Mapping in Cognos

Cognos Mapping Headline.png

Custom Boundaries with GeoJSON

IBM’s partnership with MapBox delivers modern mapping capabilities and a custom boundary feature unleashes the possiblity of powerful new geospatial analytics in Cognos.

Background

  • IBM has a partnership with MapBox—it is MapBox technology that is used to delivery the modern geospatial capabilities in C11

  • Custom boundary feature added in Cognos Analytics (11) R11

  • Documentation provided by IBM assumes that you already have a GeoJSON file

  • Through MapBox studio you can draw custom boundaries by hand… but that’s not generally what we want to do. Instead, a common use case is to have a set of standard geographic elements (such as zip codes), and to want to combine them to draw the custom boundaries or “territories”. That’s what we will do here.

How Does this Cognos Feature Benefit Your Business?

Become your organization’s hero by bringing into your organization:

  1. A simple way to visualize geographic information your business is already tracking in a manner that can unlock new insights

  2. Target marketing campaigns, design sales strategies, optimize inventory, etc.

  3. A tangible, accessible tool to evaluate ROI in key areas of the business

Learning Objectives

This blog post will show you how to do the following:

  1. Download a starter Shapefile

  2. Prepare a grouping file

  3. Use MapShaper to create a GeoJSON file of your custom boundaries

  4. Import a custom GeoJSON file into MapBox

  5. Configure Cognos to access the custom boundaries imported in MapBox

 

Before you Start

Download and install Node.js & Mapshaper

Download the executable from http://nodejs.org/ and run the installer.

Open a Windows command line to download and install MapShaper locally

git clone git@github.com:mbloch/mapshaper.git
cd mapshaper
npm install

Create a MapBox account

The exact steps to create a MapBox account are outside the scope of this post, but it is simple. Just go to http://mapbox.com and follow the steps to sign up and create an account, or have login information handy if you already have an account or if a company account will be used. A free account is totally sufficient for the what we will be doing.

 

Build your Custom Boundaries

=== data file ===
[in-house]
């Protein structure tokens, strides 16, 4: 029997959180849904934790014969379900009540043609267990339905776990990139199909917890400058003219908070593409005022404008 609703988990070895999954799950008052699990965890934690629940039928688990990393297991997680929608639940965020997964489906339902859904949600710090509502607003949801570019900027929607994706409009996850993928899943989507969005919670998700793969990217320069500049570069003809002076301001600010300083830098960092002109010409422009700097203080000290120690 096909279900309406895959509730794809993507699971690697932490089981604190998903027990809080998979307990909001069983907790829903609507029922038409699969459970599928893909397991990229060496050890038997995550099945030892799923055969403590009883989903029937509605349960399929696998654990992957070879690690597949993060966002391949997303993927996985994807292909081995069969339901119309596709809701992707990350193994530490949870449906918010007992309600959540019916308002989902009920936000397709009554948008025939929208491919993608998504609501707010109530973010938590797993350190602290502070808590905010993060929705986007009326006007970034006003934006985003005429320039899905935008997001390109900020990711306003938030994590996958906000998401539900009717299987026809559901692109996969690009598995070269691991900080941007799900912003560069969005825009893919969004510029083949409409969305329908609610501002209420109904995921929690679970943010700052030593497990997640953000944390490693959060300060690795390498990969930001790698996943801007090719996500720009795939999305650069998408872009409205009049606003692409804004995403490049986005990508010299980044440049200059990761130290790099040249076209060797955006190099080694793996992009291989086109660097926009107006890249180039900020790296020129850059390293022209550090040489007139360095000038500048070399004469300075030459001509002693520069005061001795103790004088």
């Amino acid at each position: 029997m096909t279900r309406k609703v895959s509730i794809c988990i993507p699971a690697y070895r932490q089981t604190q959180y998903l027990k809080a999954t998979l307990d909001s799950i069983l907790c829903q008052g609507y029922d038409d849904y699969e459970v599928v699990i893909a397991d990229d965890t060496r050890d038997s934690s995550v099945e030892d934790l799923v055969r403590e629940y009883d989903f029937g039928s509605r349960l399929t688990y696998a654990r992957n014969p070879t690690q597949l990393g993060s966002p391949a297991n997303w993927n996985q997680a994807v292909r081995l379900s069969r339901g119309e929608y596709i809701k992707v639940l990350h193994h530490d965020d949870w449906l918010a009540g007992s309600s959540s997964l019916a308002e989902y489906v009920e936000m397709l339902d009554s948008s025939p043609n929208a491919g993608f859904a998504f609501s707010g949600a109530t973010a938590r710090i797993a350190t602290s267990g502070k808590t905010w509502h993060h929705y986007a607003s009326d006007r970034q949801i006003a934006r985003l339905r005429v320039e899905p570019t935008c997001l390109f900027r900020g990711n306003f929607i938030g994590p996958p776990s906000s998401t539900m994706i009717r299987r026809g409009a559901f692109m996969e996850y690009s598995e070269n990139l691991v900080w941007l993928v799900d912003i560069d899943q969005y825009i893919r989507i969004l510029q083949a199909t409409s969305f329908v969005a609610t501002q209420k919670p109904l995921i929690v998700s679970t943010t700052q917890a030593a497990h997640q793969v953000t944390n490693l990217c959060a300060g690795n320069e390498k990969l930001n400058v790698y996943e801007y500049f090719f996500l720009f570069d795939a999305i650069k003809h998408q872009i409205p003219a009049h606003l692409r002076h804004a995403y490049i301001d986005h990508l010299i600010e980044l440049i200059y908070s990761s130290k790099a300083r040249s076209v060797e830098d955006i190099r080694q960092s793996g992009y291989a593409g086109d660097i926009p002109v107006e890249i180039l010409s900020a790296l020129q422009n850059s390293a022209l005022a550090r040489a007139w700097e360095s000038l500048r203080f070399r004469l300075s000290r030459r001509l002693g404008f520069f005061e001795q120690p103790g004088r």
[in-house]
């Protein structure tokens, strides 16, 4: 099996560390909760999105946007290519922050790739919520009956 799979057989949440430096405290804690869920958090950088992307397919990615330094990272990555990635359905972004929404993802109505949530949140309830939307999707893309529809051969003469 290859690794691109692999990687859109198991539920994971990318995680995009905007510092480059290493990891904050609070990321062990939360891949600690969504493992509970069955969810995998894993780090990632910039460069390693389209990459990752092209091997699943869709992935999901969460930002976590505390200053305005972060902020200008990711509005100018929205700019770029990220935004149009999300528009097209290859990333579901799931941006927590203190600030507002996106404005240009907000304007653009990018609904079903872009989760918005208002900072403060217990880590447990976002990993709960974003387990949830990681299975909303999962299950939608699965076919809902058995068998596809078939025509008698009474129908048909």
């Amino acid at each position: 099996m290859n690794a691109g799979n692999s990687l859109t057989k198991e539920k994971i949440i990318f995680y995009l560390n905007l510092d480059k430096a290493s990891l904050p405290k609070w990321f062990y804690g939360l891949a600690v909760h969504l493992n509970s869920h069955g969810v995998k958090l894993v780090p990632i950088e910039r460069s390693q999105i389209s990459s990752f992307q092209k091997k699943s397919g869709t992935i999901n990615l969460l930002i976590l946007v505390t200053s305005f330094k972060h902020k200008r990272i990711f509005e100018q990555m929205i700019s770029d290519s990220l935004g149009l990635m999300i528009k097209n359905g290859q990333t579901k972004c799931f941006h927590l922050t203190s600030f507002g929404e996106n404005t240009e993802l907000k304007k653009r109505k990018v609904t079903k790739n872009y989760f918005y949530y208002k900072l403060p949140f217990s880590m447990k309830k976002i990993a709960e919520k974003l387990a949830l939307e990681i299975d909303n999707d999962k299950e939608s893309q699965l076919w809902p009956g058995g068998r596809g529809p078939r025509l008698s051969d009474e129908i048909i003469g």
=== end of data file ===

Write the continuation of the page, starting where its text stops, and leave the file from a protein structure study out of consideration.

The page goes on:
Download a starter Shapefile

This post is about combining US zip codes to create custom polygons. Therefore, we'll start with a shapefile of zip codes directly from the US government. These can be found here:

https://www.census.gov/geo/maps-data/data/tiger-line.html

Note that these are technically not maps of all possible zip codes, but rather "Zip Code Tabulation Areas". Understand more about ZCTAs here:

 https://www.census.gov/geo/reference/zctas.html

The short version is that for "general purpose" use, the 2000 census 3-digit ZCTA file is probably your best bet. Otherwise you'll end up with lots of holes in your map. However, if it's important that the lines on your map are as accurate as possible, you may consider the 5-digit ZCTA files (the 2010 version will still leave holes).

Note that there are other providers of this data, but other accurate and reliable sources appear to all require licensing as of the time of this writing, while as the census data is freely and publicly available.

 
Mapping in Cognos 1.png
 
 
 
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Create the grouping file

In order to group existing zip codes into new custom boundaries, you will need a CSV file with two columns:

1. Grouping Field - These will be the names of the new custom polygons, and the field that your data source in Cognos will eventually use to populate the map

2. 3-digit zip codes - This is the field you will use to join to the existing boundaries in the Shapefile you just downloaded. If your data has only 5-digit zip codes, you may be able to simply take the left 3 digits of the zip code in order to derive the 3-digit code to be used for the join.

The CSV file should include column headers.

Creating the GeoJSON

From the Windows command line, run the command to open Mapshaper (will open in a browser):

mapshaper-gui
 
Mapping in Cognos 3.png
 
 

Select the shapefile archive you downloaded (you can leave it zipped), and import with default options.

 
Mapping in Cognos 4.png
 
 

Once the shapefile has been imported, click the "i" icon on the right side of the screen (which will allow you to click on polygons to see information about them), as well as the "Console" button at the top right (which will open up the console/command line bar).

 
Mapping in Cognos 5.png
 
 

You now have a map loaded with 3-digit US zip codes. If you click on a polygon, you can see the 3-digit zip code for it (ZCTA3CE00) as well as the value of a few other fields.

Now it's time to add the CSV that you are going to use to group the zips. To do so, click the dropdown arrow at the top of the screen and select "Add a file" (or, just drag and drop the file anywhere on the screen).

 
Mapping in Cognos 6.png